Hello! While E and Mama are away on a spring vacation, I thought I’d review a kid’s book I got in the mail last week. Be Who You Are by Jennifer Carr, pictures by Ben Rumback.
This book is, overall, really amazing. It has age appropriate, clear language. I read it to the 5.5 year old kid a few nights ago. In the story, a kid assigned male at birth expresses feelings that they’ve always felt more like a girl inside. Their parents are unflinchingly supportive and have her talk with a therapist who understands.
I did wince a bit at the “born in the wrong body” language, because I really feel like that is an oversimplification on an experience. Yes, some trans* people feel like they were born in the “wrong body”, but this puts language in where there doesn’t need to be. To say that some bodies are wrong, that means that most bodies are right. Instead, I like to think that all bodies have value and self-determination should dictate what we get to do with and to, our bodies. We don’t need to classify them as “wrong” in order to change them.
A kid of color! A trans* kid of color! Awesome! It would have been a lot more important that the main character be a kid of color, in my opinion, because of the prevalence of whiteness in our world. Yet again, people of color stay in their supporting roles on the side.
The ending was nice, without the pretense of perfection. It was pretty amazing that the parents in the story were so supportive, although if you are a kid receiving this book – I think your folks are already going to be supportive.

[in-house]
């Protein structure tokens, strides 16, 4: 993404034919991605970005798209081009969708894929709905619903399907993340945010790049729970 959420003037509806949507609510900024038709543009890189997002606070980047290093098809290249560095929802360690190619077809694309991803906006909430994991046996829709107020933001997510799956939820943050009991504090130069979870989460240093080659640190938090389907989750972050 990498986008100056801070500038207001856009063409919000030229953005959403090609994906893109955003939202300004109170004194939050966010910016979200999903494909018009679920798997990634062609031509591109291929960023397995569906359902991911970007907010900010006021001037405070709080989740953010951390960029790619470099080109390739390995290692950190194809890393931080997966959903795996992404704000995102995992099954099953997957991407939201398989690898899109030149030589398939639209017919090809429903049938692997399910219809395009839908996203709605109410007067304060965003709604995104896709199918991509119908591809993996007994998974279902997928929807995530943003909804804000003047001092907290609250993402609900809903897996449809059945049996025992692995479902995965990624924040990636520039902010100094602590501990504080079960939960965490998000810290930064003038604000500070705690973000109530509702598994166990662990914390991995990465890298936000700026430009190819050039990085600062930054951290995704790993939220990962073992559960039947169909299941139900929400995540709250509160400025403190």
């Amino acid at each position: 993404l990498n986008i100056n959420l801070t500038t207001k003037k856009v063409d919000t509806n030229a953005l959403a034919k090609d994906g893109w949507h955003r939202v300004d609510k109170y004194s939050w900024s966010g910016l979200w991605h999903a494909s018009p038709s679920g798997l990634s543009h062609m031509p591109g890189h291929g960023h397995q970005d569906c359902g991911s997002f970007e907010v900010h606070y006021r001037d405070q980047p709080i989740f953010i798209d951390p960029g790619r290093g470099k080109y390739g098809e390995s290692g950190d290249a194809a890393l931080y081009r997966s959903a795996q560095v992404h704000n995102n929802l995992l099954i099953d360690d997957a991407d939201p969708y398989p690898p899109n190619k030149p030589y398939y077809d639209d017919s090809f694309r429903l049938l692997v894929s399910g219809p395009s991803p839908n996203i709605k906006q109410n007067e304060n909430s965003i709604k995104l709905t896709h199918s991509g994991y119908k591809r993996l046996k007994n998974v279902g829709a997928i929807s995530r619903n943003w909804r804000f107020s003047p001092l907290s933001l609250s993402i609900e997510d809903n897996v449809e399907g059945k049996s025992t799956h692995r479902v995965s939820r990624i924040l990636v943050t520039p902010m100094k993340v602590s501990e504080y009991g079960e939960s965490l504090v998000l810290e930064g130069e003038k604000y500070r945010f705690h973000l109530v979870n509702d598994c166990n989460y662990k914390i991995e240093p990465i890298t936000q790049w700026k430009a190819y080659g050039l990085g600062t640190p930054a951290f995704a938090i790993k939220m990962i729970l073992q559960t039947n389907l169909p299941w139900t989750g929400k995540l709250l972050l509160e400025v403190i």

I posted my excitement of this book to my Facebook page last week. I got lots of people interested and excited about it, and even a few people who had heard it already! I did get many questions about where to purchase it, with the explanation that the person knew someone who had a kid that would benefit from reading it. At first I was happy that people were interested in purchasing the book for the trans* kids in their lives, but then I started to think more about that. I got this book to make sure that our house has a wide representation of people. The kid has books about families with two moms, families that are divorced, families that live in other countries; this is just another book about the different ways to be a person in the world and how your family supports you. The kid shows no sign of being trans*, but she’s also 5 and a half; I have sweatshirts older than her. She may turn out to be a poly queer homo trans person. She may turn out to be a fiscally conservative hippy straight cis woman. Having books, media, and people in her life to show her what sorts of choices she can make help her figure it all out. She has two supportive parents and plenty of adults in her life that remind her that she doesn’t need to grow up into what the patriarchy expects her to.
People who wanted to buy the book specifically for kids who may be trans* miss the fact that their kid still could be trans* and come out later in life. Or they may have a friend or family member who comes out as trans* someday. Or they may just grow up to be a decent human being and learning about people who may be different than themselves is actually a great thing for anyone. So buy this book for the kid in your life. All the kids, not just the trans* ones.
One thought on “Lit Review: Be Who You Are”
Yeah, that “wrong body” language would be enough to put me off the book I think, or at least edit liberally (which, well, we do for tons of kids books anyway, so maybe that’s not so bad). Looks like other than that this one might be OK. We tried “princess boy” a couple years ago, and I really can’t stomach that one. In an attempt to be positive it ends up setting an expectation that gender variant kids will inevitably be laughed at, and in a book targeting kids young enough to likely not have picked up on that yet. Sounds like this one (a) targets older kids and (b) may be a bit more positive overall.